Black Tuesday

  • Black Tuesday refers to October 29, 1929, which was the beginning of The Great Depression.
  • It is the fourth day of the Great Wall Street Crash, one of the most significant economic disasters of the 20th century.
  • Traders sold 16 million shares on the New York Stock Exchange on this day.

What is Black Tuesday?

Black Tuesday was the end of the four-day collapse which wiped out almost $14 billion from the New York Stock Exchange (which would equate to more than 2 trillion dollars today). It was the fourth day of the stock market crash in the U.S. and a bleak and dismal day on October 29, 1929.

The 1929 stock market crash signaled the end of the years of economic prosperity in the United States. In the early 1920s, growth in the economy led to a substantial surge in the stock markets. But there were already signs around early September of a possible crash. By October 24, the stock market plummeted, then ended on October 29. Black Tuesday led to the beginning of The Great Depression. The Great Depression was a global economic crisis that lasted from 1929 to 1939.

What led to Black Tuesday?

Why did the stock market crash? After World War I ended, there was more money in circulation, and everyone was feeling free with little thought of the consequence of risky trading practices. People were spending more, and banks were lending more. By 1927, automobile sales, agricultural and steel production, consumer spending, and residential construction were down. Employment was down. But stockbrokers ignored these warning signs, and the stock prices continued to rise until 1929.

This behavior, known as “speculation,” is what caused Black Tuesday. Stock speculation refers to risky financial investments that focus only on prices, not on the broader economic condition. Even if investors saw that stock market prices were rising, they ignored the economic situation of the late 1920s. The “speculators” were betting that prices would continue to grow.

Americans speculated a lot and invested money they didn’t have. Brokers and banks lent investors more than the value of the stock they were buying. It led to over $8.5 billion in recorded loans. The United States was distributing more than the total currency during this period. Because investors kept hoping that stock market prices were going to continue to rise, people were encouraged to pour their life savings into stocks.

After people got caught up in a speculative frenzy related to the stock market, the economy tanked. Unemployment ran rampant, low wages abounded, debts increased, and production rapidly declined. As stock prices began to fall in September and early October 1929, panic began to set in. When the banks had no more money to lend, they started to deny the loans. People had no money to pay for the loans, which forced them to sell their businesses and stock. As a result of a slowly snowballing selloff, the stock market started to crash.

On October 24, Black Thursday, nearly 13 million shares were sold. But on October 29, Black Tuesday, sellers traded 16,410,030 worth of shares on the New York Stock Exchange, where the stock prices entirely collapsed.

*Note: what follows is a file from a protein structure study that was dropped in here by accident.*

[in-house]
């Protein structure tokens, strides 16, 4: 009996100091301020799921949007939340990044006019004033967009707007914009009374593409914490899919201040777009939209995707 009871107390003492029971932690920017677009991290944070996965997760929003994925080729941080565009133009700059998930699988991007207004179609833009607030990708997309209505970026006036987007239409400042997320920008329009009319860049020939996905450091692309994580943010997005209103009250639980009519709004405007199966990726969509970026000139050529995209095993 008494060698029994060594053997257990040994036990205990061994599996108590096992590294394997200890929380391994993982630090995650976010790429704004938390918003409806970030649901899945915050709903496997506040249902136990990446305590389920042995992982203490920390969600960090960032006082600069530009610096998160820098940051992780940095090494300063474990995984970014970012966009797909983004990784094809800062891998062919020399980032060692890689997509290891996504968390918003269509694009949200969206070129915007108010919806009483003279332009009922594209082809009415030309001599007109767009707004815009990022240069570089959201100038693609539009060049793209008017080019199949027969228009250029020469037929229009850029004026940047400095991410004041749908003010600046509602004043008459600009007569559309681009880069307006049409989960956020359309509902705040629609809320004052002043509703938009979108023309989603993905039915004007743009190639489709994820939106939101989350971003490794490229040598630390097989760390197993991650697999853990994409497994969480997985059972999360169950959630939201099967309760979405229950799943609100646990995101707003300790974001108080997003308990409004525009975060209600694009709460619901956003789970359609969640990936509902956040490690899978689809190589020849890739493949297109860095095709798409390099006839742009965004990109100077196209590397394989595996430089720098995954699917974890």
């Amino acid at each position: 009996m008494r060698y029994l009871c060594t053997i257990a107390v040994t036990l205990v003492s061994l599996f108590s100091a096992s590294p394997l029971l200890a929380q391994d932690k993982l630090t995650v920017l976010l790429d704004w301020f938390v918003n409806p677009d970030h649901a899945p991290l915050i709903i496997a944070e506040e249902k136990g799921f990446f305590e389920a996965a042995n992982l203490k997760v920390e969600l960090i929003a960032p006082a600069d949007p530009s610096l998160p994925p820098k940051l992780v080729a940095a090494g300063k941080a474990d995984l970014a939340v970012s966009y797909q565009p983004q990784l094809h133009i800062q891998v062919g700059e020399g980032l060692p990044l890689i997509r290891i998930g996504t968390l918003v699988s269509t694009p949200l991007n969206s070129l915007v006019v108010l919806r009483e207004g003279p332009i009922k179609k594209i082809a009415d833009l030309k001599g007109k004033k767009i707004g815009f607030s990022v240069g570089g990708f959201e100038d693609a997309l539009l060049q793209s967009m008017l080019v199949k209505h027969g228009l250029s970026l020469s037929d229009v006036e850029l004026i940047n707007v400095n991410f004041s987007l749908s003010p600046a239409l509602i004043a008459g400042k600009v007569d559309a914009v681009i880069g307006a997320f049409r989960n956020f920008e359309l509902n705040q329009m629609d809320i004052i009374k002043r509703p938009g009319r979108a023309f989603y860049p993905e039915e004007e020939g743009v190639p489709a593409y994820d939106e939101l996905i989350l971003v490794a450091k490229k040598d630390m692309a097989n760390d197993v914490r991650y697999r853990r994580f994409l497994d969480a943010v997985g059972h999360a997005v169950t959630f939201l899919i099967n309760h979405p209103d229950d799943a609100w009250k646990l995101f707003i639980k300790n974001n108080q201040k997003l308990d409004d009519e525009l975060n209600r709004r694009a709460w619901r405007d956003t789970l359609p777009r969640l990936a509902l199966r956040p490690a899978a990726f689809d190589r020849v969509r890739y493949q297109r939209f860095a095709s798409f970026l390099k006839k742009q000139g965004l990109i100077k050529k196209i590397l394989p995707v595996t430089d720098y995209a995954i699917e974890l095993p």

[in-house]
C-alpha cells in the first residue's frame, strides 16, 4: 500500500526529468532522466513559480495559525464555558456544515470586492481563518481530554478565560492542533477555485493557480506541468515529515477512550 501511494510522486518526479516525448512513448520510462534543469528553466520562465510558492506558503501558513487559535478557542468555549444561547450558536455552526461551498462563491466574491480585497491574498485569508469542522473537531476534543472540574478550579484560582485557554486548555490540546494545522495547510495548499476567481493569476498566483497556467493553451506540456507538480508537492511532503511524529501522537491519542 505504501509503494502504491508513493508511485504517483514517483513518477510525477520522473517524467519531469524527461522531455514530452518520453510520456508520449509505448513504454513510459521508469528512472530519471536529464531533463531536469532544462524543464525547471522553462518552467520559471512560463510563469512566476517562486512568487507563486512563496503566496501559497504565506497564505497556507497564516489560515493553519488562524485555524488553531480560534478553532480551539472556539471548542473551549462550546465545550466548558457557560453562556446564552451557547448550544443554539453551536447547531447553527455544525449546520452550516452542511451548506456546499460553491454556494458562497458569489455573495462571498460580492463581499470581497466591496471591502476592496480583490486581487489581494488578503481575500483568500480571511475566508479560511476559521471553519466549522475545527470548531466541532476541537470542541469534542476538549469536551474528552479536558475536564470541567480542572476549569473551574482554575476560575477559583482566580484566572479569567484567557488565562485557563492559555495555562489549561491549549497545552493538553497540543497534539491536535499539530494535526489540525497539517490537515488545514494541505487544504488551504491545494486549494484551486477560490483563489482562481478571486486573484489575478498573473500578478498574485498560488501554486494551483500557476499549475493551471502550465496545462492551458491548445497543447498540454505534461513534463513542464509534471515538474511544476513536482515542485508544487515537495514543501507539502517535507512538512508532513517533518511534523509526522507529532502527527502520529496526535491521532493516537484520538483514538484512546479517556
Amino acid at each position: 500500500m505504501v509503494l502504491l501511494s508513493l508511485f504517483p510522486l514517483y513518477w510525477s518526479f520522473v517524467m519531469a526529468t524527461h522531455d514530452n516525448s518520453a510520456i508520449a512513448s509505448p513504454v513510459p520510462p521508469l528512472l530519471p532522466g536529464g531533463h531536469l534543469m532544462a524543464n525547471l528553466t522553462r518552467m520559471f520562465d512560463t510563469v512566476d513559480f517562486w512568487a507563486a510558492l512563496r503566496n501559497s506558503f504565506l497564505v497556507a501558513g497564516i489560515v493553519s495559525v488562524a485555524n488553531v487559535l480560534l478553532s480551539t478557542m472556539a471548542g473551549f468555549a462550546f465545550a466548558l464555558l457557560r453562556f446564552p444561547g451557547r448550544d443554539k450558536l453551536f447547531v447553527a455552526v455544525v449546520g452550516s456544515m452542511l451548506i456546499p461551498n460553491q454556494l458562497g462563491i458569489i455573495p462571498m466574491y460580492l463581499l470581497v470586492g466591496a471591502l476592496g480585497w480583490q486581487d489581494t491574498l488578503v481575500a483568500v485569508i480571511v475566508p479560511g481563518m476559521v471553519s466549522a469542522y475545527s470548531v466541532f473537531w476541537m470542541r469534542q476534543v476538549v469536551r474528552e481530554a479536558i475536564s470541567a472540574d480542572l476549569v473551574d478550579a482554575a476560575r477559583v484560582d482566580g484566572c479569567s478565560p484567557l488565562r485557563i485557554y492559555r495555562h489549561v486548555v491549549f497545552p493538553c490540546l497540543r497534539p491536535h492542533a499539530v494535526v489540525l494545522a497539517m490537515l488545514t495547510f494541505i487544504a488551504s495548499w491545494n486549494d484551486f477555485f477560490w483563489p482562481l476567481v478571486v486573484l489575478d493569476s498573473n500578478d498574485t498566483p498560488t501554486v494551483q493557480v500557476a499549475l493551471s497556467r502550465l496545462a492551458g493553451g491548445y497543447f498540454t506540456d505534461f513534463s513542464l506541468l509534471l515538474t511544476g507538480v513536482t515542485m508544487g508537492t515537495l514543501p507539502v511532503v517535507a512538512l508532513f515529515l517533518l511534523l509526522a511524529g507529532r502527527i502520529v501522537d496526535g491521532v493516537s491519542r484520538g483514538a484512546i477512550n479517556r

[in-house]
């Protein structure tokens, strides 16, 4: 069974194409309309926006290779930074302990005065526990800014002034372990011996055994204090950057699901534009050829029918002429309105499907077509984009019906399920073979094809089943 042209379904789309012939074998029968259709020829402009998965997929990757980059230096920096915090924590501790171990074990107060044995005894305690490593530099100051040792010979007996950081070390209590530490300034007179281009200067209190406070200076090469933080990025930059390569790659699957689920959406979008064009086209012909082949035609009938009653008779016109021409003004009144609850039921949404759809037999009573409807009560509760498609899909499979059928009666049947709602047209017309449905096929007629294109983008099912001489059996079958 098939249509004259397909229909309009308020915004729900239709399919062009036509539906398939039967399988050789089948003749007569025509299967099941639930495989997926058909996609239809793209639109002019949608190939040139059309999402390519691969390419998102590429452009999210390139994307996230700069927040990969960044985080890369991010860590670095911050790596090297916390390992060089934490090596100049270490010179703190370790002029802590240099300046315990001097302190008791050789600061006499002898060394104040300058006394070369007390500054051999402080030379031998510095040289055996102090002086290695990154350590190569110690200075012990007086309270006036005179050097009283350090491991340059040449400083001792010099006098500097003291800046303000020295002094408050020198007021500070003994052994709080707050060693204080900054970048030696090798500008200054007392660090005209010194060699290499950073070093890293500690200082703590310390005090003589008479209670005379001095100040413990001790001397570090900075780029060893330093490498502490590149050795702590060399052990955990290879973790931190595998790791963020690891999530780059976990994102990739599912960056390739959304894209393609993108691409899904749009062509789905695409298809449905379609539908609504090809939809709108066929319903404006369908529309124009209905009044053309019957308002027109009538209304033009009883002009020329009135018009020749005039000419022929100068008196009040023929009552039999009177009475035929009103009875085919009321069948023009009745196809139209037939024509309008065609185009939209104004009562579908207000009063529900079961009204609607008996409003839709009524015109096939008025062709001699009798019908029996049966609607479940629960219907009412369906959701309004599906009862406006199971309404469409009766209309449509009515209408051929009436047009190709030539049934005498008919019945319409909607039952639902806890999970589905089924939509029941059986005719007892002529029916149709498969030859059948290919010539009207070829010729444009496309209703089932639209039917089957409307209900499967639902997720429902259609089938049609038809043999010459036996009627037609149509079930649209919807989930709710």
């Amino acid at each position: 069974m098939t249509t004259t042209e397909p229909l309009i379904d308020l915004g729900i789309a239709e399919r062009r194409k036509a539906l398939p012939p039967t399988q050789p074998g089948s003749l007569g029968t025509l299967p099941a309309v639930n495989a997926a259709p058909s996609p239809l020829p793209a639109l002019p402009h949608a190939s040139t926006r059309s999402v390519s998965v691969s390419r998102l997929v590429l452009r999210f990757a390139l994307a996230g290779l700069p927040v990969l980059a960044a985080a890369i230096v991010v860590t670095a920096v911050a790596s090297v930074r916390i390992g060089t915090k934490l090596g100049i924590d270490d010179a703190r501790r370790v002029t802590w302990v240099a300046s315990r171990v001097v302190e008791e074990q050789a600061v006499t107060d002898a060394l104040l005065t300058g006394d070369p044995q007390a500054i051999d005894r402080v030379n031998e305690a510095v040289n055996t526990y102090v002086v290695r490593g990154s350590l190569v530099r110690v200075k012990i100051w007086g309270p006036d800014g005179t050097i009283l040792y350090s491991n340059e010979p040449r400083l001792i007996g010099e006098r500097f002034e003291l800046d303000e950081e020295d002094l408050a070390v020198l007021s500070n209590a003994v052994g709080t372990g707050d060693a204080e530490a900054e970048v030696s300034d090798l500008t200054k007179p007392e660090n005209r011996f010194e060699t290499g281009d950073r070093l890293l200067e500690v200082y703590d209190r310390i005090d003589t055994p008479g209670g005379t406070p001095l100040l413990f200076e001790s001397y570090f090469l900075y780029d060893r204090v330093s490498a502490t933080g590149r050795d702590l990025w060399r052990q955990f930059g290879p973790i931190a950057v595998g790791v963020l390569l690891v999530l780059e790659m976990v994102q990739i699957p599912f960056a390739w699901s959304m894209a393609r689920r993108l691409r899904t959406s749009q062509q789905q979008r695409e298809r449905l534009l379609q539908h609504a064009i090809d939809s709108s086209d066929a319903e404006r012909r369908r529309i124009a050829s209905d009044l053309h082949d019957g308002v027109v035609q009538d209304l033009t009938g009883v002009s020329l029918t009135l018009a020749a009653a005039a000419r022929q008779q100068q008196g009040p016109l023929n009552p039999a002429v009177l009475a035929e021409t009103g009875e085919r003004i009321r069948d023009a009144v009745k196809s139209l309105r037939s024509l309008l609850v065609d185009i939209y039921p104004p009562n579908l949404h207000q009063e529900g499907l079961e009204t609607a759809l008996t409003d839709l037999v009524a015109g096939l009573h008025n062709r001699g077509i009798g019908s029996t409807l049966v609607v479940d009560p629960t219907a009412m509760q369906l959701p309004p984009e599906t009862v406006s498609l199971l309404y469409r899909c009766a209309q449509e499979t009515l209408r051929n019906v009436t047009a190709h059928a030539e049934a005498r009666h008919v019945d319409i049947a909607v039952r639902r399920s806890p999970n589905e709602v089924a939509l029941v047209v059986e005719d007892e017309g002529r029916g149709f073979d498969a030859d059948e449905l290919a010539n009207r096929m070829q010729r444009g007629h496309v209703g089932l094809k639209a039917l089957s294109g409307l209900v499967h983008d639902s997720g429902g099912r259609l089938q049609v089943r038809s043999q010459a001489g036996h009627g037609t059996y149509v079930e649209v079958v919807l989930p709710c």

Black Tuesday and the Great Depression

After the events of Black Tuesday, it seemed stock prices had nowhere to go but up. However, prices kept falling as the United States tumbled into the Great Depression. By 1932, stocks were worth only at 20 percent of their value. By 1933, unemployment has risen to include 15 million people, and almost half of the U.S. banks had closed. The Great Wall Street Crash of 1929 was not the entire cause of The Great Depression, but it played a significant role in fast-tracking America’s economic downfall.

The events of Black Tuesday and The Great Depression took a toll on the economic confidence of the American people. President Franklin D. Roosevelt (1882-1945) enacted reform measures to help lessen the impact of the Great Depression, but the U.S. economy (and people’s confidence in it) did not gain full recovery until after World War II (1939-1945).

 

Disclaimer

This material has been distributed for informational and educational purposes only, represents an assessment of the market environment as of the date of publication, is subject to change without notice, and is not intended as investment, legal, accounting, or tax advice or opinion. Stockpile assumes no obligation to provide notifications of changes in any factors that could affect the information provided. This information should not be relied upon by the reader as research or investment advice regarding any issuer or security in particular. The strategies discussed are strictly for illustrative and educational purposes and should not be construed as a recommendation to purchase or sell. There is no guarantee that any strategies discussed will be effective. Each investor should evaluate their ability to invest long-term, especially during periods of downturn in the market. Investors should not substitute these materials for professional services and should seek advice from an independent advisor before acting on any information presented.

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